It seems that breathing is the easiest thing in the world, after all we all do it every day, right? But really breathing well is not as simple as it may seem. Normally, unless we deliberately decide to work our breathing, we inhale and exhale automatically without being aware of it.

But we can train our breathing to be able to control it and so that, in certain situations, such as practicing sport or when we want to relax, it is more effective. We explain four exercises you can do to learn to perform a complete breath.

You need to relax Four exercises to learn to perform a complete breathThe complete breath is one in which we use all the muscles that are involved in this process correctly . It involves the union of the three types of breathing that we can perform: clavicular, intercostal and abdominal.

These are the exercises you must do to identify each type of breathing.

  • Clavicular Breathing: It is a very superficial breathing and typical of people who suffer anxiety. We lay on our backs on the floor and placed one of our hands on the chest and another on our abdomen. We inhale the air and stop it before it reaches our chest, so that the hand on it does not move (of course, not the one on the belly). We will only do this exercise to know how this type of breathing is, because it can make us hyperventilate.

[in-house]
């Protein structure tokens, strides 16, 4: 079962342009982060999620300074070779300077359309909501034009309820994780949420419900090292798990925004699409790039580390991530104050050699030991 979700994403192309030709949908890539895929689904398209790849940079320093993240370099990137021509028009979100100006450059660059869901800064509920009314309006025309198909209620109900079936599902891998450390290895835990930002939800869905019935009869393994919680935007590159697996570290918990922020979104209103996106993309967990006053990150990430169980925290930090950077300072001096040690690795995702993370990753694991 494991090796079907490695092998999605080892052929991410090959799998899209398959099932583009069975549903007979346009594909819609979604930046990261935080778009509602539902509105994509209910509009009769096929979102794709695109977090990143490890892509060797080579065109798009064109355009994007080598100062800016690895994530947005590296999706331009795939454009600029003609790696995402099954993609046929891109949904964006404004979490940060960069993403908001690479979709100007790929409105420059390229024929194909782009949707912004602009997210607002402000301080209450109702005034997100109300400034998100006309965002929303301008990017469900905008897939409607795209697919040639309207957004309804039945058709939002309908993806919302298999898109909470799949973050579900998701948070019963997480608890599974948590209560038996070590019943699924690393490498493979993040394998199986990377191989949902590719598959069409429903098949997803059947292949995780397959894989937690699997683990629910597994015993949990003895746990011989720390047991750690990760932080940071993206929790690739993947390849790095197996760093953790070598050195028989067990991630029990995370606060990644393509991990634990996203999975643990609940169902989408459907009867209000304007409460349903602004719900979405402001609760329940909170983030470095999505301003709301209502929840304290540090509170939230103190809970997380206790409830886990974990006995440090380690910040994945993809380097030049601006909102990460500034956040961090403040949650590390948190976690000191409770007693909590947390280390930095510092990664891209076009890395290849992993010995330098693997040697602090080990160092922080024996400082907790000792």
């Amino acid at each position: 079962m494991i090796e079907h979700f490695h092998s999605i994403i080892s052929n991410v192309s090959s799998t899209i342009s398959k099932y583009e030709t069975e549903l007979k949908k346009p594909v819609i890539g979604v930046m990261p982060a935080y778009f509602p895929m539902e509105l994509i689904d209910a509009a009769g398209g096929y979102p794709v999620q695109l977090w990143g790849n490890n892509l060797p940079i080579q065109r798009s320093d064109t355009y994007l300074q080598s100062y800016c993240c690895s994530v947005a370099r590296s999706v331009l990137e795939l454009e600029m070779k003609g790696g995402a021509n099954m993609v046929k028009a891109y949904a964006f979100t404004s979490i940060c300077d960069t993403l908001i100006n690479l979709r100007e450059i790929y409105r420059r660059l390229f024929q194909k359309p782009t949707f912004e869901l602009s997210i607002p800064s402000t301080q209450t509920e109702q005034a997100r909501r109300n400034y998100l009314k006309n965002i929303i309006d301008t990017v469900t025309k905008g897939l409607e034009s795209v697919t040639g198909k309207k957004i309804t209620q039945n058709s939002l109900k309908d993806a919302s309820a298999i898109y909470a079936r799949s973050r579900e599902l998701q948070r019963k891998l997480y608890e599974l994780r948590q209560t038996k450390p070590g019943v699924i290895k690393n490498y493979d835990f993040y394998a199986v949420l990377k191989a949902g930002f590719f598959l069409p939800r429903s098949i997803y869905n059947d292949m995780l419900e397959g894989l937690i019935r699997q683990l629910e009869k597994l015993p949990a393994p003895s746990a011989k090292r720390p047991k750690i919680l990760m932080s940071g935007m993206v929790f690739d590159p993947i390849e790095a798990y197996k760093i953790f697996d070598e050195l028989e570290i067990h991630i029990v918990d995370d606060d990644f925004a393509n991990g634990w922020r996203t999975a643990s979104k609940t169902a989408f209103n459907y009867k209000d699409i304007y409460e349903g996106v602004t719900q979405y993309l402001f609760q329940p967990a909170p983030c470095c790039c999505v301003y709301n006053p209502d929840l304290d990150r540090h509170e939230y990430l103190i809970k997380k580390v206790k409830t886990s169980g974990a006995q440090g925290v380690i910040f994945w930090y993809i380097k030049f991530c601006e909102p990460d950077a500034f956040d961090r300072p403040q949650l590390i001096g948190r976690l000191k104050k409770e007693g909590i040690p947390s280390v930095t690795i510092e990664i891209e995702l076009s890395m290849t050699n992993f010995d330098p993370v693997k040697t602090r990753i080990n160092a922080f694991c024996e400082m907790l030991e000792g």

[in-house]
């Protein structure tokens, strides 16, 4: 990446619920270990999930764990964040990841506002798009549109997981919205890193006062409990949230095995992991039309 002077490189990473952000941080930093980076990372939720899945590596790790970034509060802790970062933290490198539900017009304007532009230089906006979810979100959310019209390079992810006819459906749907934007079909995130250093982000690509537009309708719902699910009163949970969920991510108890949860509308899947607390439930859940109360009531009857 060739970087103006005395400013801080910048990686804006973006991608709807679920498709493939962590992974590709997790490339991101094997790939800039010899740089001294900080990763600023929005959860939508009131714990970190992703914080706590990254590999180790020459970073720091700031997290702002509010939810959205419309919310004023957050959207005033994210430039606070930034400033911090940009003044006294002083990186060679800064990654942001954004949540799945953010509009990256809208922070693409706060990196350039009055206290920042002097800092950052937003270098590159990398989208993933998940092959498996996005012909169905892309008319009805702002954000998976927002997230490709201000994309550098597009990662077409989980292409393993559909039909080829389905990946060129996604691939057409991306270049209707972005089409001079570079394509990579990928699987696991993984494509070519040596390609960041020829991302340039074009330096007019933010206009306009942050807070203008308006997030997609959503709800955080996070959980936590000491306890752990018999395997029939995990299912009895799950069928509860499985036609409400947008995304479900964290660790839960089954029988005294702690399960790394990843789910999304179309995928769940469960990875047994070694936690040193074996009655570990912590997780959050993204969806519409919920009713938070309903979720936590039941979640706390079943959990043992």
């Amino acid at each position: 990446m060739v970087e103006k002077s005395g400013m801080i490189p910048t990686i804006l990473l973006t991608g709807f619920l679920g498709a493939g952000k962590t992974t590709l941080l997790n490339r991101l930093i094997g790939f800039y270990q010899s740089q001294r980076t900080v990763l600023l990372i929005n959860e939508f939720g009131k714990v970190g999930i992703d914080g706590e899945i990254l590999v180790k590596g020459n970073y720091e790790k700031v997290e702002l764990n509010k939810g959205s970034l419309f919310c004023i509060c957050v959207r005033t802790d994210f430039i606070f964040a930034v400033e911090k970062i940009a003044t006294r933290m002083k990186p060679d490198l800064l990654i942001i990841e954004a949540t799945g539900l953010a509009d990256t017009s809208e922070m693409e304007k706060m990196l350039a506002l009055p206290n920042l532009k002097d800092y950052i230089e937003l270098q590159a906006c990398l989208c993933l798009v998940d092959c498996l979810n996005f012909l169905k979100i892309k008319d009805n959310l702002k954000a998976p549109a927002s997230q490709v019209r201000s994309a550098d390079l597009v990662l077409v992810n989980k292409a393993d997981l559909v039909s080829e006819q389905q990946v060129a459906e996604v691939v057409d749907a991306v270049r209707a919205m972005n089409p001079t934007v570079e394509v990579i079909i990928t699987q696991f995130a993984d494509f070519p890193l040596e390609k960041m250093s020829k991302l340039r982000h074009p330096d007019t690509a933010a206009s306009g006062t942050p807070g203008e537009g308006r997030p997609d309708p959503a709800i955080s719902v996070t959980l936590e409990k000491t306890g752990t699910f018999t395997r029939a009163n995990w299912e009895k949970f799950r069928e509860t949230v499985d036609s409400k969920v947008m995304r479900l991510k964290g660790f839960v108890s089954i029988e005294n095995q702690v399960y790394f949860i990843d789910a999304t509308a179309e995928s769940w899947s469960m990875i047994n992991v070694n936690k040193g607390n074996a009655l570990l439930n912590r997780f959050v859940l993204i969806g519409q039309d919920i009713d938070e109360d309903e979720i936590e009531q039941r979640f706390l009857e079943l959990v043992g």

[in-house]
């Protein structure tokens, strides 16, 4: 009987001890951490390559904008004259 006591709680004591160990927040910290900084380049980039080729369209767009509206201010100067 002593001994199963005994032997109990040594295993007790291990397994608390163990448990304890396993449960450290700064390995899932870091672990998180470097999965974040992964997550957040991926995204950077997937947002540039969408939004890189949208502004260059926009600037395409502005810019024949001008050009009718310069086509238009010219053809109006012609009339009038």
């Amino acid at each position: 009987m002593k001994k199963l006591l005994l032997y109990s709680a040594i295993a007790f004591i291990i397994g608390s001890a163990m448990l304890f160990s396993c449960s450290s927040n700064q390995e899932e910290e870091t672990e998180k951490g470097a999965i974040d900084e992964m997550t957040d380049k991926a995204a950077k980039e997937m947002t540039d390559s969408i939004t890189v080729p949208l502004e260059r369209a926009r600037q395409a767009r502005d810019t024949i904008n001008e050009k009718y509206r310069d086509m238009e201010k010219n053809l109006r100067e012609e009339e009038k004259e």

• Intercostal breathing: We lie on our back and place our hands on both sides of the rib cage, above the ribs. When inhaling, we must send the air to that area, without directing it towards the stomach (the placement of the hands makes it very easy to “direct” the air to a specific place, seriously try it).We can place one hand on the chest and the other on one side of our ribs: what we are looking for is to notice how the rib cage rises and “swells” when we inhale, and how it lowers and “deflates” when we release the air.
  • Diaphragmatic or abdominal breathing: it is the most common of all, which we usually do more easily. We put a hand on the belly and directed the air towards it: when we breathe in, we notice how the hand rises upwards at the same time that the belly swells, and how it descends when the air expels. It is important that we keep the abdominal muscles relaxed while we breathe.

And, to finish, the exercise to make a complete breathing, that unites the previous three:

  • We lie on our back with one hand on our chest and the other on our abdomen. We begin to inhale and the first thing we have to do is direct the air to our abdomen, then to the thoracic and finally to the clavicle (it is important that we keep that order). When we exhale the air, we follow the reverse order: we first expel the one of the clavicular area, then the one of the thoracic zone and we end with the zone of the belly.

This type of complete breathing is very useful when it comes to relax, to control situations of stress or anxiety or simply to rest and feel better. Do you dare to try it?